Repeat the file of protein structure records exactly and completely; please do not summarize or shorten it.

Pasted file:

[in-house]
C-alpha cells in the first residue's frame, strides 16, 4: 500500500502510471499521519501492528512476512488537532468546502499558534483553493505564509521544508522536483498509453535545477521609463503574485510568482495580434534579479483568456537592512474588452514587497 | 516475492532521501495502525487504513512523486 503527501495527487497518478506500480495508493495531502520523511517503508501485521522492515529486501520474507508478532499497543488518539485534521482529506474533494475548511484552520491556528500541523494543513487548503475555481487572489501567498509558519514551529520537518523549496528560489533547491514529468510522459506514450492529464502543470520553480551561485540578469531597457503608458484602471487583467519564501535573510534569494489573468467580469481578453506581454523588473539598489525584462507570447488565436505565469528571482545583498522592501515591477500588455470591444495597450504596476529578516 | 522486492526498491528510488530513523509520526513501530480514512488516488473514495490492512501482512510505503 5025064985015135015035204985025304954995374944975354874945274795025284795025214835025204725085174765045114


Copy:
[in-house]
C-alpha cells in the first residue's frame, strides 16, 4: 500500500502510471499521519501492528512476512488537532468546502499558534483553493505564509521544508522536483498509453535545477521609463503574485510568482495580434534579479483568456537592512474588452514587497 | 516475492532521501495502525487504513512523486 503527501495527487497518478506500480495508493495531502520523511517503508501485521522492515529486501520474507508478532499497543488518539485534521482529506474533494475548511484552520491556528500541523494543513487548503475555481487572489501567498509558519514551529520537518523549496528560489533547491514529468510522459506514450492529464502543470520553480551561485540578469531597457503608458484602471487583467519564501535573510534569494489573468467580469481578453506581454523588473539598489525584462507570447488565436505565469528571482545583498522592501515591477500588455470591444495597450504596476529578516 | 522486492526498491528510488530513523509520526513501530480514512488516488473514495490492512501482512510505503 5025064985015135015035204985025304954995374944975354874945274795025284795025214835025204725085174765045114